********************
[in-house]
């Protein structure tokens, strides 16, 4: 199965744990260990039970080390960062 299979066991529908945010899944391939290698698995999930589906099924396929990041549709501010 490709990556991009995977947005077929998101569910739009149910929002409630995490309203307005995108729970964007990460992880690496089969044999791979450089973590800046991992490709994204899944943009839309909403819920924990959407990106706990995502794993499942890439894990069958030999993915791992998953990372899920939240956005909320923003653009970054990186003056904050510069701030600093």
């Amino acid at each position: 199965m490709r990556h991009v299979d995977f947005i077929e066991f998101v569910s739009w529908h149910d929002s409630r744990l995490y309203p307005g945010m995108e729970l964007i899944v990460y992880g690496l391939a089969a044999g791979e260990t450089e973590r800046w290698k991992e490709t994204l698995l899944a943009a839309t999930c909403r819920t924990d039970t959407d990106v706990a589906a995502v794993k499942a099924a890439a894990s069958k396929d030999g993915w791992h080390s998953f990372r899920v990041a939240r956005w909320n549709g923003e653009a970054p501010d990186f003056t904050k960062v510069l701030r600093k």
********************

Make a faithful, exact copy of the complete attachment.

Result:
[in-house]
């Protein structure tokens, strides 16, 4: 199965744990260990039970080390960062 299979066991529908945010899944391939290698698995999930589906099924396929990041549709501010 490709990556991009995977947005077929998101569910739009149910929002409630995490309203307005995108729970964007990460992880690496089969044999791979450089973590800046991992490709994204899944943009839309909403819920924990959407990106706990995502794993499942890439894990069958030999993915791992998953990372899920939240956005909320923003653009970054990186003056904050510069701030600093």
């Amino acid at each position: 199965m490709r990556h991009v299979d995977f947005i077929e066991f998101v569910s739009w529908h149910d929002s409630r744990l995490y309203p307005g945010m995108e729970l964007i899944v990460y992880g690496l391939a089969a044999g791979e260990t450089e973590r800046w290698k991992e490709t994204l698995l899944a943009a839309t999930c909403r819920t924990d039970t959407d990106v706990a589906a995502v794993k499942a099924a890439a894990s069958k396929d030999g993915w791992h080390s998953f990372r899920v990041a939240r956005w909320n549709g923003e653009a970054p501010d990186f003056t904050k960062v510069l701030r600093k």